March 7, 2005 in Sports

Altidor-Cespedes picks perfect time to shine

By The Spokesman-Review
 
Brian Plonka photo

GU’s Pierre Marie Altidor-Cespedes is off and running after a first-half steal.
(Full-size photo)

SANTA CLARA, Calif. – He may never allow himself to be the star, but Pierre Marie Altidor-Cespedes at least allowed himself to be something else Sunday night.

A difference maker.

Adam Morrison and J.P. Batista were the big guns in Gonzaga’s 90-74 blitz of San Diego in the semifinals of the West Coast Conference basketball tournament – Morrison with one of the more spectacularly versatile games in school history. But when the Bulldogs made their two first-half surges to separate themselves from the Toreros, the unlikely catalyst was the sometimes reluctant freshman the Zags know simply as “P-MAC.”

Now the Zags will play in their eighth straight WCC title game – and 10th in 11 years.

Altidor-Cespedes has had, as do many freshmen, a sometimes fitful transition to the college game, but he was a bold force on Sunday, as a shooter, playmaker and defender. He only made three baskets, but all were 3-pointers – and all came at what proved to be critical junctures.

And all came when the Toreros dared him to beat them.

“Sometimes the defender who was guarding me would back down, which would limit the options for the big guys so I couldn’t give them the ball,” Altidor-Cespedes said. “So I just told myself the next time they do that, I’m just going to try to hit the shot.”

The Toreros had thrown a different defensive look at Gonzaga point guard Derek Raivio, double-teaming him with a big man in the backcourt in hopes of disrupting GU’s offensive flow and wearing him down. Altidor-Cespedes’ entry eight minutes into the game immediately opened things up – first with an uncontested 3, and then with a steal and feed to get Raivio his first shot, a 3-pointer, midway through the first half. It was another P-MAC 3-pointer that gave the Zags their first lead of more than three points, at 25-21.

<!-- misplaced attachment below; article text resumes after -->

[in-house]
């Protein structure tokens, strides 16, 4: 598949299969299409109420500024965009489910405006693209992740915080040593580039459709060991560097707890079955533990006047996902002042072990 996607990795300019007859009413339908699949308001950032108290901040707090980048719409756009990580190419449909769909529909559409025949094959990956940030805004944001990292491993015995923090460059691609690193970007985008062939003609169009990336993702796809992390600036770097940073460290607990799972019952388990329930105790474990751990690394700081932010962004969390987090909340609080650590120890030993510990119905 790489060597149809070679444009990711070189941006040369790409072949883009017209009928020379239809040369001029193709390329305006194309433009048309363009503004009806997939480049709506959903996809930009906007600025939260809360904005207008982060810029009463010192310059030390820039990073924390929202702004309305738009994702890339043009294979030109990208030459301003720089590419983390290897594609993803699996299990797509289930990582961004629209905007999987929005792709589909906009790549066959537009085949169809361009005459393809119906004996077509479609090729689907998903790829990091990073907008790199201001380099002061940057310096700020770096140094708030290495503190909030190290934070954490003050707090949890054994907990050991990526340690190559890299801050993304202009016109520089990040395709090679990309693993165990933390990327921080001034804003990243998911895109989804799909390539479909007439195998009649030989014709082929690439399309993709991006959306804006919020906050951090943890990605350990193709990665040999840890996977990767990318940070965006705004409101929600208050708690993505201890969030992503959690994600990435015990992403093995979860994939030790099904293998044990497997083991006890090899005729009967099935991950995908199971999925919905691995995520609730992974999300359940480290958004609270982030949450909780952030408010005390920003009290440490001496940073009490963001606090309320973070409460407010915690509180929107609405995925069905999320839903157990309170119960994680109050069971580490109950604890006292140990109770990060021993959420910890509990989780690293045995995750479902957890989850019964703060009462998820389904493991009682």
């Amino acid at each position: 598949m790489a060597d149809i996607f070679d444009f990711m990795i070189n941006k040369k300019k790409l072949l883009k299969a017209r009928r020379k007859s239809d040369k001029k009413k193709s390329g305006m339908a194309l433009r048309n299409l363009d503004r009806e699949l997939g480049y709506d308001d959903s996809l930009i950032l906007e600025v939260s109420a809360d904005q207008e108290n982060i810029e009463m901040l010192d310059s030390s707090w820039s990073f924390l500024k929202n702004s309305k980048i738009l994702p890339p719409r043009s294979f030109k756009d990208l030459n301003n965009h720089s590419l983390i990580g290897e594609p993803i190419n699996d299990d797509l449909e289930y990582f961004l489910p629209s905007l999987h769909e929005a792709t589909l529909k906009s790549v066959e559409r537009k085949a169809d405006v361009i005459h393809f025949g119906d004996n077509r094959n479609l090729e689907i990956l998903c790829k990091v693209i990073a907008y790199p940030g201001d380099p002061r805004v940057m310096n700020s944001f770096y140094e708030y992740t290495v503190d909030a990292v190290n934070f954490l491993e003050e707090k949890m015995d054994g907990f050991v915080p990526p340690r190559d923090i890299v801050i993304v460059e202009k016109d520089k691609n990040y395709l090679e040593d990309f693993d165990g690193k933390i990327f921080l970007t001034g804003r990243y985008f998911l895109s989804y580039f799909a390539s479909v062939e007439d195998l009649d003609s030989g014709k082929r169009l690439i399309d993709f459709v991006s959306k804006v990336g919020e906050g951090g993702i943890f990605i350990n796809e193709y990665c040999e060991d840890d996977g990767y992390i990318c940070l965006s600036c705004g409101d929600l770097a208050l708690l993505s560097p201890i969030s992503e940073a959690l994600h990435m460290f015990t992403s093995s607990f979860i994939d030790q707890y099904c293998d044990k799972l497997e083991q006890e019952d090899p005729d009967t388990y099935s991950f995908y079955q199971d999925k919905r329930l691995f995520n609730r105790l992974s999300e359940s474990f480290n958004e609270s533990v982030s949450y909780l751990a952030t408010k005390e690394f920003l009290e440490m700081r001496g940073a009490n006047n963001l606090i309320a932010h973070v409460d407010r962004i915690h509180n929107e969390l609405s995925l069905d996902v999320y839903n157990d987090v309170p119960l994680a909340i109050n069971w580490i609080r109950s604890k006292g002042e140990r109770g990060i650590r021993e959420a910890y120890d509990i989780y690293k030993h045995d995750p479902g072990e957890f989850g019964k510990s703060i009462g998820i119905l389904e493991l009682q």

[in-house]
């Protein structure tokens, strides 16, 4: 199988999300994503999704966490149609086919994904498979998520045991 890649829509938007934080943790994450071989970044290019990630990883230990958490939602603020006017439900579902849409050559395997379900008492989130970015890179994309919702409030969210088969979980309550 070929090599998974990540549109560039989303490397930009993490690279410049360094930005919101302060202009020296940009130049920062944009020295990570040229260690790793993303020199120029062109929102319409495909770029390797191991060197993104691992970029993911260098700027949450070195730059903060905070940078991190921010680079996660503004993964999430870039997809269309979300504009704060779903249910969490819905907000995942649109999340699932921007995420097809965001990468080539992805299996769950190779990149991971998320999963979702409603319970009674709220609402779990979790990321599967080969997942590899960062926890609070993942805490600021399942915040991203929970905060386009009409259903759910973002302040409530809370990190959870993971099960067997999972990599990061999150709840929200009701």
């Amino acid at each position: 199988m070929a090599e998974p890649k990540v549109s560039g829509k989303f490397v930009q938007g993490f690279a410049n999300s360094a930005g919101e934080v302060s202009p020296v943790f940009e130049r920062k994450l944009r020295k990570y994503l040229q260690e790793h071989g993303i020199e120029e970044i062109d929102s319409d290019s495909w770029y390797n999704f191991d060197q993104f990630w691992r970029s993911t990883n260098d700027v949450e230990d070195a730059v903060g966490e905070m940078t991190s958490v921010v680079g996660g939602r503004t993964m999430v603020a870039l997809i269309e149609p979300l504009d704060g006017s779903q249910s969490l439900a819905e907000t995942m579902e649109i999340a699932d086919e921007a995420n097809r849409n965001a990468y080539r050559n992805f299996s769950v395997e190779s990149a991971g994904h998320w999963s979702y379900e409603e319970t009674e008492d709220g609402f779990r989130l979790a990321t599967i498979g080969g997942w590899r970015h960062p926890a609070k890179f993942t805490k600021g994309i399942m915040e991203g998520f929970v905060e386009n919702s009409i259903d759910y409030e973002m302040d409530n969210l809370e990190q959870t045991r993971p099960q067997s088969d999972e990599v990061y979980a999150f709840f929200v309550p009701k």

Then, with Raivio on the bench with his second foul, Altidor-Cespedes triggered the run that broke the game open – first with another 3, then with a nervy pass to Batista on the break. Morrison finished it with a shooter’s-roll fadeaway and a pass to Sean Mallon for a dunk, and the Zags had delivered a 21-point knockout punch at halftime.

“We were playing so well as a team,” said Altidor-Cespedes, who finished with five assists and two steals to go with his career-high nine points. “It was nice to see sometimes when the ball wouldn’t even touch the floor, we were passing it so well and finding each other. That’s a real sign of good ball movement.”

But coach Mark Few was more relieved to see his freshman’s assurance in taking the necessary shot.

“He’s a good shooter,” Few said. “He’s shown an incredible reluctance slash resistance to that concept, but thankfully tonight he didn’t show that.”

And it gave the Zags just one more weapon for teams to worry about.

“I’ve been in this league 11 years and this team is one of the harder teams to defend,” said USD coach Brad Holland. “I can’t find a weakness in their game.”

Considering the Zags put together the rout with center Ronny Turiaf managing just two points, it was a suggestion that they’ve found their rhythm at the right time.

“The perfect time,” said Altidor-Cespedes, “but it’s not over yet.”


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